Hold my hand inside your hands.
I need someone who understands.
--"Til Kingdom Come"
The thrum of the engine could be felt in the wall as Auron leaned his head back to stare at the ceiling of the airship. He was in his usual spot--the corridor outside the bridge. If anyone needed him they simply had to take a few steps to the door. Tidus had passed by him countless times. The boy was becoming more and more restless the closer they got to Bevelle.
They would learn the truth once they arrived in the holy city. They would reach the final chapter in both his and Tidus's stories. In a sense, Auron was relieved. It had been a long journey and he was finding it harder and harder to ignore the Farplane's call. But there was regret mixed in the relief. It was a shame that they couldn't find someway to save Tidus as well. It was a shame that in the end Yuna would lose the one she loves. It was a shame that this was their only choice. It was just like every other choice he ever had to make--one life over another. It seemed to be the way of Spira.
Auron sighed. Why did so much of his life consist of regret?
Suddenly the door beside him slid open. "We could have been in Bevelle ages ago!" snapped a short, blond haired girl over her shoulder as she stormed into the corridor.
"Gimme a break!" snapped a harsh male voice. "We're still learning how to work this thing!"
Rikku didn't reply. She just whipped around to storm away. Auron raised an eyebrow as her green eyes met his. She gave him a sheepish grin, as if apologizing for her father's actions more than her shouting match with him, and walked away.
Auron shook his head, smiling to himself. At least some things didn't change. He frowned as a thought crossed his mind. Where had he seen a smile like that before? A subtle touch of irritation crept over him. He looked down the corridor Rikku had just flounced out of. Did she remind him of someone from his past?
Closing his eyes, Auron pictured the smile the Al Bhed girl had just given him, vaguely recalling a young girl from his past giving him a very similar smile. A stream of memories washed over him.
"Braska's daughter. . .Besaid. Braska's wish," he gasped, clutching the arm of the young Ronso pleadingly, part of his mind registering how low he had sunk since attacking Yunalesca. The pain in his chest was unbearable. He was seeing everything through a bloody haze. Each breath was a struggle.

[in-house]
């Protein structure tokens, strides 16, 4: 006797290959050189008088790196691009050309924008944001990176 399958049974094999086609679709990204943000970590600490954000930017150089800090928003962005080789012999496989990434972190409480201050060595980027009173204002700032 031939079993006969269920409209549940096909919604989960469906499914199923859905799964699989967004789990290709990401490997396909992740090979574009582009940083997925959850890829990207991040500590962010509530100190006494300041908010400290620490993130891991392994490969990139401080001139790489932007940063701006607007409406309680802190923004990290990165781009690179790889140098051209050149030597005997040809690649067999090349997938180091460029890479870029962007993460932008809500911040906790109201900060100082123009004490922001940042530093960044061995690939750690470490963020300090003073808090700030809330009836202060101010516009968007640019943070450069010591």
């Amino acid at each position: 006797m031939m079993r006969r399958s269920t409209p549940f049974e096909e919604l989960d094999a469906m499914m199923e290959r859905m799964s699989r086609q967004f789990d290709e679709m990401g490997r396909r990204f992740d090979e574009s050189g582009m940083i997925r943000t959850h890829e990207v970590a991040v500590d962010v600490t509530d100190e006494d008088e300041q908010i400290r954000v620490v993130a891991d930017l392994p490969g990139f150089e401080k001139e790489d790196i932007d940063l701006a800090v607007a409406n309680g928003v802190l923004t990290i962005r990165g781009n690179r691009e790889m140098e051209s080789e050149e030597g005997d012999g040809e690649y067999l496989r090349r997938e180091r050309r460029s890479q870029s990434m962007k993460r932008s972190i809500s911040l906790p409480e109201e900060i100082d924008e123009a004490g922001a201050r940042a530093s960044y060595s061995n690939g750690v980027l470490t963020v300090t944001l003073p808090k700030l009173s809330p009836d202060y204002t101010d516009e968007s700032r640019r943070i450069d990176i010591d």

The Ronso looked down at him with pity. They had met in the Calm Lands briefly, exchanging names and then parting. From that exchange the two had gained respect for one another.
Auron wondered how much respect the Ronso had for him now. He could see that Kimahri understood he was speaking to a dying man. The Ronso gripped his arm in return, nodding slowly. "Take daughter of Lord Braska to Besaid?" he inquired, meeting Auron's eye steadily.
The ex-monk nodded his head weakly. The pain was receding now, his vision going. "Yes," he gasped. It was the last breath he took. He felt his hand slip from Kimahri's arm and hit the ground. His eye slid closed as the pain slipped away until there was none left; nothing left, just blackness. Then, drifting up in front of Auron's closed eyes was a single pyrefly, followed by another and then another.
It would be so easy to just slip away; go to the Farplane and be with Braska. So easy. A cloud of pyreflies was now hovering before his eyes. No! He couldn't allow this. He had a promise to keep. Jecht was counting on him. The cloud started to descend; the number of pyreflies in his vision lessening. As this happened, his vision slowly came back, but it wasn't the same as before. It was hazy as if he were looking through an early morning fog. He must not have been completely back yet.
Did he really want to become an unsent? Did he really realize what that meant? It would go against everything he had been taught. Anger welled up in him. But everything he had been taught had been wrong. Everything!
"Daddy! Are we there yet?" a perky, sweet voice tore into his dark musings. So, his hearing had returned to him as well.
If he'd had eyes, he would have tried to find the source of the voice, but it seemed that the only view he was going to get was the one he had now. At the thought of this a cluster of pyreflies ascended again before his eyes. No! He needed to focus on this world, not the next.
"We're almost there," a gruff voice replied and then a well-built, bald man stepped into Auron's line of vision soon followed by a tiny blond girl.